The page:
Conducting a customer satisfaction survey is also a great way to gain an understanding of what your customers think about you. There are several different methods, quantitive face to face research and qualitative research using tools such as Survey Monkey.  Asking the right questions is key, try to incentivise your customers to respond to get the most out of the survey.

3. Develop quality content

Long gone are the days where a business will just push out their message to their customers.  Today it is all about engagement and a conversation. Of course there are still media that work for you to publish a message such as press or online ads but generally they should form part of an overall campaign with an engagement piece wrapped in. Not least because you will invariably need to include social media as part of the mix, and by the very nature this media requires you have a discussion.

4. Rewards and Incentives

It is cited that it is 5x times more expensive to gain a new customer vs keeping your current ones. So why would you not focus on customer retention as part of your marketing mix.  In fact for a small business we would argue that it should be by far the biggest focus.  Everyone likes to be rewarded and receiving something extra as a thank you or in return for loyalty, so consider how you can use your internal channels to build customer loyalty and retain them.  Using your email marketing channel to build customer engagement strategies, focusing on customer retention will definitely reap rewards.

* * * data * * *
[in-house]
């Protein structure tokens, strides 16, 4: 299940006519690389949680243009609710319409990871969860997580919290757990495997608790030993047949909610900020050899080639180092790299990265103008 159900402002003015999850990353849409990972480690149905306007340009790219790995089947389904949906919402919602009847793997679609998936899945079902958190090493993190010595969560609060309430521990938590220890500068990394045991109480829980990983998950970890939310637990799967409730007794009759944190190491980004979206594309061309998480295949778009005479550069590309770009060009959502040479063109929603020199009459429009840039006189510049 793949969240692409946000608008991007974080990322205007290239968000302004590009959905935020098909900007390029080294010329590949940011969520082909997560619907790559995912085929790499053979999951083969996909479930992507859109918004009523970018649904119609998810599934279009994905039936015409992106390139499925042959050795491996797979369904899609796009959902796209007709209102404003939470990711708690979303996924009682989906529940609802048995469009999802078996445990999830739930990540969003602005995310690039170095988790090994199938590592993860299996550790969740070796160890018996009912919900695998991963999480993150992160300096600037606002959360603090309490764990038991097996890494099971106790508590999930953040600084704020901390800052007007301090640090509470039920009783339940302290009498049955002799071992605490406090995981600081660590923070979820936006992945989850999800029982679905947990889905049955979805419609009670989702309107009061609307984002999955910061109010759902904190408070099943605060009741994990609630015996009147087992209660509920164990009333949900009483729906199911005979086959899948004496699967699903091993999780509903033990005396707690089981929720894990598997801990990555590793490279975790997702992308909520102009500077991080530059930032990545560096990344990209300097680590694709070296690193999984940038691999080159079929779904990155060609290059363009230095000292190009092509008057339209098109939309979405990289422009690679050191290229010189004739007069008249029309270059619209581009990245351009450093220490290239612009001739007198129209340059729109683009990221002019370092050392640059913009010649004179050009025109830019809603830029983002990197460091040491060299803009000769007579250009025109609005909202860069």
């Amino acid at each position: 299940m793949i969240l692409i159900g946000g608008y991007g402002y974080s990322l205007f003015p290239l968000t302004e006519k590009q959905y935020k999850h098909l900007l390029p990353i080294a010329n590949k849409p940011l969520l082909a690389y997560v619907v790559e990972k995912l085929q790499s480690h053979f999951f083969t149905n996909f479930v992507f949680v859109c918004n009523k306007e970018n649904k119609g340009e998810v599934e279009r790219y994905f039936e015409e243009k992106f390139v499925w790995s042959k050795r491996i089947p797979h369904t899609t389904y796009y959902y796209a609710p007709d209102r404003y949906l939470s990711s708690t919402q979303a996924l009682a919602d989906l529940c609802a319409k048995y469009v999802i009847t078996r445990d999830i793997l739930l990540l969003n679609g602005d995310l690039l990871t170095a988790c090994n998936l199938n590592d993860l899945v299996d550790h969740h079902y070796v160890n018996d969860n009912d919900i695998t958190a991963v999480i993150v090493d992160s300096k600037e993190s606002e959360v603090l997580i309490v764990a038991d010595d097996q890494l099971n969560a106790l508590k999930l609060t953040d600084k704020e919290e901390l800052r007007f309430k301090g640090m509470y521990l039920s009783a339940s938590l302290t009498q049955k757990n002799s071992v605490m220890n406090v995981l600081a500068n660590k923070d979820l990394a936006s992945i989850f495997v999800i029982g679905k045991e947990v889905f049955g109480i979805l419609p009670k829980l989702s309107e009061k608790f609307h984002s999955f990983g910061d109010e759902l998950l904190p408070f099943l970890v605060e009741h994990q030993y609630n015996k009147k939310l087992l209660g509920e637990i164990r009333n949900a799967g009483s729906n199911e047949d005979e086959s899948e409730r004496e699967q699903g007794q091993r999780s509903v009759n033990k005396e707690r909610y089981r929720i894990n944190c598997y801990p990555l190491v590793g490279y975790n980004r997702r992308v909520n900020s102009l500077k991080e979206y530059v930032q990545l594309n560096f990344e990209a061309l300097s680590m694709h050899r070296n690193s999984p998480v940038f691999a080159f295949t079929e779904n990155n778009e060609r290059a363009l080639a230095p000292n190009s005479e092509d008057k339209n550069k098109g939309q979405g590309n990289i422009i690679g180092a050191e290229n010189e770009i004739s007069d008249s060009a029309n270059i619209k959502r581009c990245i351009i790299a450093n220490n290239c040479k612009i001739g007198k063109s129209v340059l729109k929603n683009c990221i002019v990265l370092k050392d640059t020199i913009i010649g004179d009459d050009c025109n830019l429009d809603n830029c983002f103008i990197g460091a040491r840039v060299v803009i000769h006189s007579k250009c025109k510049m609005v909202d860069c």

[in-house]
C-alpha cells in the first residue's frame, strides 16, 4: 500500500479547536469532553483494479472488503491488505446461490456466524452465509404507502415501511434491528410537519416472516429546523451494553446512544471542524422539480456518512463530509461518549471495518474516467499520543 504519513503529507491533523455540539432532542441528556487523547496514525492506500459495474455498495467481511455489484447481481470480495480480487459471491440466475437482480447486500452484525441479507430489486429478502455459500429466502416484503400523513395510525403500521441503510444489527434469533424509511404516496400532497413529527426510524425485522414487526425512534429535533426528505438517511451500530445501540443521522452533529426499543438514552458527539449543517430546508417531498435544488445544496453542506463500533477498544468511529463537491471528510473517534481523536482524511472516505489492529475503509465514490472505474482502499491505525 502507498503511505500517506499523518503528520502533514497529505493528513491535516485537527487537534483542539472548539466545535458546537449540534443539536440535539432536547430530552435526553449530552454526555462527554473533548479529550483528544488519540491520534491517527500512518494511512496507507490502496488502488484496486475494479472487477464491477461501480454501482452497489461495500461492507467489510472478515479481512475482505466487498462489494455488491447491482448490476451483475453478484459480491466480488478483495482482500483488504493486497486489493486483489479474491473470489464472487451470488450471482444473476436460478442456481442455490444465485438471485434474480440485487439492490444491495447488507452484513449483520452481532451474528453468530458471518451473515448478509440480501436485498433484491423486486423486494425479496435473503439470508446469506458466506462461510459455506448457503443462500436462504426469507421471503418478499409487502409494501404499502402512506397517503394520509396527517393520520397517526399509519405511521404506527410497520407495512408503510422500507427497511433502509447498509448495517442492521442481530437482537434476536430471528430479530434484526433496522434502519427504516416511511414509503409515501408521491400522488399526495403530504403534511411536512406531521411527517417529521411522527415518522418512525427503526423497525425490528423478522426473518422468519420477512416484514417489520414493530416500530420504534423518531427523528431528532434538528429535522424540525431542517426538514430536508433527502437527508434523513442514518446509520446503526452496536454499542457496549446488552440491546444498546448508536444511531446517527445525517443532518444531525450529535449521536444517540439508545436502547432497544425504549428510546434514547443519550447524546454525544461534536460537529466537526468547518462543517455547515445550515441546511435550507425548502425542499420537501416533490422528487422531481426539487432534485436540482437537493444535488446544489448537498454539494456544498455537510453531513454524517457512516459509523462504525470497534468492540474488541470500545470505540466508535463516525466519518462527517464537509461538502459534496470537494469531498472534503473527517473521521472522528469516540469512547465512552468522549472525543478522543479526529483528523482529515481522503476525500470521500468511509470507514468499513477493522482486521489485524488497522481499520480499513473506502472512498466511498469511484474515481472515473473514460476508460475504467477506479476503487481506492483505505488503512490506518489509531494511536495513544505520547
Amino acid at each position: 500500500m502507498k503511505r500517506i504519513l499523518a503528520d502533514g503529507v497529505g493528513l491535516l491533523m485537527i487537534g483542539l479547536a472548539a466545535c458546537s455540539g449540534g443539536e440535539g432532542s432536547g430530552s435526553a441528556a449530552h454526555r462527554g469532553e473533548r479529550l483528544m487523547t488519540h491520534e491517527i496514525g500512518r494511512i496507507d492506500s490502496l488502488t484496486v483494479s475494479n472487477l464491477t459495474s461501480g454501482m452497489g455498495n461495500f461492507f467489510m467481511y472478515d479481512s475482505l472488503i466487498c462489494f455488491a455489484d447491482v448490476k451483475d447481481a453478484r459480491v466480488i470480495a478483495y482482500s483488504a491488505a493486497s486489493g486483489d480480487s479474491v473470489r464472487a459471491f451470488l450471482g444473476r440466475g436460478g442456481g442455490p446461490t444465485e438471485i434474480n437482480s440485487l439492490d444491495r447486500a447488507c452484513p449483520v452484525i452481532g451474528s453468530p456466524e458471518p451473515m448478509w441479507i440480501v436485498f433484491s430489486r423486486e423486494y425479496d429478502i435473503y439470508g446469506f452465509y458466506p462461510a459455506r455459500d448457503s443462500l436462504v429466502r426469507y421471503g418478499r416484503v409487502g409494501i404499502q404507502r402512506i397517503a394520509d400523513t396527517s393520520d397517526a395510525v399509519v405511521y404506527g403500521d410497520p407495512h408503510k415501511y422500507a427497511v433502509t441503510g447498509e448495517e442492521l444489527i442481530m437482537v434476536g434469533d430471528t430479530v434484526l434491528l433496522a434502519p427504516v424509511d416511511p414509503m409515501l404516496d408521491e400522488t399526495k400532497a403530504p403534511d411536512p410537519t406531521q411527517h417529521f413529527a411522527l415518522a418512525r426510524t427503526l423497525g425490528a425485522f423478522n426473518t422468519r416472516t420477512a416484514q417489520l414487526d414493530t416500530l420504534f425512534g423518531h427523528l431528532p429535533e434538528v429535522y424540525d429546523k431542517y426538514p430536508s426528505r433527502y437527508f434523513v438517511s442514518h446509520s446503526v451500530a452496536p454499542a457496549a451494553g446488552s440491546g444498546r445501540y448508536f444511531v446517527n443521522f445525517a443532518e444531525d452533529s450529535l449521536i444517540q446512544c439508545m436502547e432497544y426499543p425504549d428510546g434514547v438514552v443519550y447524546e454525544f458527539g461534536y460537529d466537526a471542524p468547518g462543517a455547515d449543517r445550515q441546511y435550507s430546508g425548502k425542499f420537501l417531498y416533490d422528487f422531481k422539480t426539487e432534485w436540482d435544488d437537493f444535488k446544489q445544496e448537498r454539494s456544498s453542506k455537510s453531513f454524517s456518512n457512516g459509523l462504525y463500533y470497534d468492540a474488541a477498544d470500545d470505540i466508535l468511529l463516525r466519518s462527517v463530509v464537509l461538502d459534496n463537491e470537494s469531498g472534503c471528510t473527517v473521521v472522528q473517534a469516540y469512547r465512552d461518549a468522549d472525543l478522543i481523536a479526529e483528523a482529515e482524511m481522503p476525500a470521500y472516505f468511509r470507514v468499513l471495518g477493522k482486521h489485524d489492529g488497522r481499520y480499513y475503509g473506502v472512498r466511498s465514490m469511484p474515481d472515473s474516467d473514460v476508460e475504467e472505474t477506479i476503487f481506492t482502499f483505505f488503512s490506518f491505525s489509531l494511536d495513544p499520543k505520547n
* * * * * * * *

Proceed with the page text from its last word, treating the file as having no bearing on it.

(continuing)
5. Measure and Refine

Customer engagement can be difficult to measure, assess the impact or success, but there are definitely key indicators such as brand perception/ awareness and impact on more quantifiable marketing channels that will provide insight.  We take it as a given that a good marketer will be tracking social media engagement (likes, shares, comments), email marketing success (open, click through and purchase rate) or website visitor figures (product purchase and average transaction values).  Keeping a track on each of these channels plus also understanding the complaints received by the customer services team and the conversation around them will help guide to the level of customer engagement – either positive or otherwise.  The use of other marketing tools such as a Customer Relationship Management (CRM) system will also help provide an overarching view of customer engagement.

If you would like some help in reviewing, understanding or improving your customer engagement please get in touch to arrange an initial no obligation 1:1 consultation.

Source: https://brand24.com/blog/5-best-practices-for-engaging-online-customers/

Sophie Comas

A highly successful self-motivated and results driven, senior marketing professional. My passion lies within developing and delivering marketing solutions which make a difference in today's complex digital market place. A marketeer with a strong academic background and broad ranging level of experience working with small businesses and in the travel and hospitality sector, across the Thames Valley, I love a challenge!